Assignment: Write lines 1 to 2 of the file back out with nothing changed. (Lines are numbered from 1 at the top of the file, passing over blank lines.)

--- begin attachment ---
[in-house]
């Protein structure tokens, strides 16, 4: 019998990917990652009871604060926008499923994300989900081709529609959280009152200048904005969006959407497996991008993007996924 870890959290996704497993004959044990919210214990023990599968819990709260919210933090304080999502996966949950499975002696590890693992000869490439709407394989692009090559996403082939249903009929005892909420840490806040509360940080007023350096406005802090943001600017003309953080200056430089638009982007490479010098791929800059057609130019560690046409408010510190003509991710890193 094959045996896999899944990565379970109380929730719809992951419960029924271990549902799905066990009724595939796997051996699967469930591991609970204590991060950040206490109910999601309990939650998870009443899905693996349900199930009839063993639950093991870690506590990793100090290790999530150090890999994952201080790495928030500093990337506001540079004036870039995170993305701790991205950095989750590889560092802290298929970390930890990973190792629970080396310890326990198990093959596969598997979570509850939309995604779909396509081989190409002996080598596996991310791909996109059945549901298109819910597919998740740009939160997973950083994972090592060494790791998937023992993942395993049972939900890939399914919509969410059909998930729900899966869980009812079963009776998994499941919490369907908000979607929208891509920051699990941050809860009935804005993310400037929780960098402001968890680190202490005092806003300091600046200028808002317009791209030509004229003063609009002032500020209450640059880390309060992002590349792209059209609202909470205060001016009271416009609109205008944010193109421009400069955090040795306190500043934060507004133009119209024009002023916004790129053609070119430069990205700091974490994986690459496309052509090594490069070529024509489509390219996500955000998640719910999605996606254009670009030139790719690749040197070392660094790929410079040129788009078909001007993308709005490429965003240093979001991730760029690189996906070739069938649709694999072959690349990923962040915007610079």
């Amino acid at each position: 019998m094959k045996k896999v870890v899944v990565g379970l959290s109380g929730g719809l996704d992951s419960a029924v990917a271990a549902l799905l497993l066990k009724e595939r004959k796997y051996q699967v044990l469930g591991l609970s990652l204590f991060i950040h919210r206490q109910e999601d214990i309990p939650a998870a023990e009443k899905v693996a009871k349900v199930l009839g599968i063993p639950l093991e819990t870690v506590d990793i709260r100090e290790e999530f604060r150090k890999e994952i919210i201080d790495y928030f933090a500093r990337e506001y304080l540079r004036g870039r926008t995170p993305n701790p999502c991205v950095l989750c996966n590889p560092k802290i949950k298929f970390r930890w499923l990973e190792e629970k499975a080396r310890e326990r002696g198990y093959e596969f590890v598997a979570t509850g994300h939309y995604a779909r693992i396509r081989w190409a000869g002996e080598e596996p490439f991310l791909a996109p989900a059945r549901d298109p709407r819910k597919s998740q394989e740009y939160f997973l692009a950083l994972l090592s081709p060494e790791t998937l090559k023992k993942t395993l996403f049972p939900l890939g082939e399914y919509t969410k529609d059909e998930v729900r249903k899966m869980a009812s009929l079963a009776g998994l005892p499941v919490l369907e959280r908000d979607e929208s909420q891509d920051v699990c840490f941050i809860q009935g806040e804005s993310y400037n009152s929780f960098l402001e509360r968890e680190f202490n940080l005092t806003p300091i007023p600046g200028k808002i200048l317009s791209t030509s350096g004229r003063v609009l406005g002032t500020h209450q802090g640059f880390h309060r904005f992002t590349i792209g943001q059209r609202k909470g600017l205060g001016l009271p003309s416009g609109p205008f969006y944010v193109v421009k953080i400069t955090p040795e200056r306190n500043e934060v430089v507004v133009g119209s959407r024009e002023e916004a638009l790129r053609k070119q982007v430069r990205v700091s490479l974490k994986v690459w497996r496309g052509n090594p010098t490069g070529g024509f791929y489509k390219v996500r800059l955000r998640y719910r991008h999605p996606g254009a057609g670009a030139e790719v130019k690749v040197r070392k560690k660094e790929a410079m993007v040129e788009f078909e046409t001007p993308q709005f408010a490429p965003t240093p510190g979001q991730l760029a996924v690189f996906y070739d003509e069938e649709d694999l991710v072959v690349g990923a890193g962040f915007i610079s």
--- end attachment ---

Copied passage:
[in-house]
């Protein structure tokens, strides 16, 4: 019998990917990652009871604060926008499923994300989900081709529609959280009152200048904005969006959407497996991008993007996924 870890959290996704497993004959044990919210214990023990599968819990709260919210933090304080999502996966949950499975002696590890693992000869490439709407394989692009090559996403082939249903009929005892909420840490806040509360940080007023350096406005802090943001600017003309953080200056430089638009982007490479010098791929800059057609130019560690046409408010510190003509991710890193 094959045996896999899944990565379970109380929730719809992951419960029924271990549902799905066990009724595939796997051996699967469930591991609970204590991060950040206490109910999601309990939650998870009443899905693996349900199930009839063993639950093991870690506590990793100090290790999530150090890999994952201080790495928030500093990337506001540079004036870039995170993305701790991205950095989750590889560092802290298929970390930890990973190792629970080396310890326990198990093959596969598997979570509850939309995604779909396509081989190409002996080598596996991310791909996109059945549901298109819910597919998740740009939160997973950083994972090592060494790791998937023992993942395993049972939900890939399914919509969410059909998930729900899966869980009812079963009776998994499941919490369907908000979607929208891509920051699990941050809860009935804005993310400037929780960098402001968890680190202490005092806003300091600046200028808002317009791209030509004229003063609009002032500020209450640059880390309060992002590349792209059209609202909470205060001016009271416009609109205008944010193109421009400069955090040795306190500043934060507004133009119209024009002023916004790129053609070119430069990205700091974490994986690459496309052509090594490069070529024509489509390219996500955000998640719910999605996606254009670009030139790719690749040197070392660094790929410079040129788009078909001007993308709005490429965003240093979001991730760029690189996906070739069938649709694999072959690349990923962040915007610079």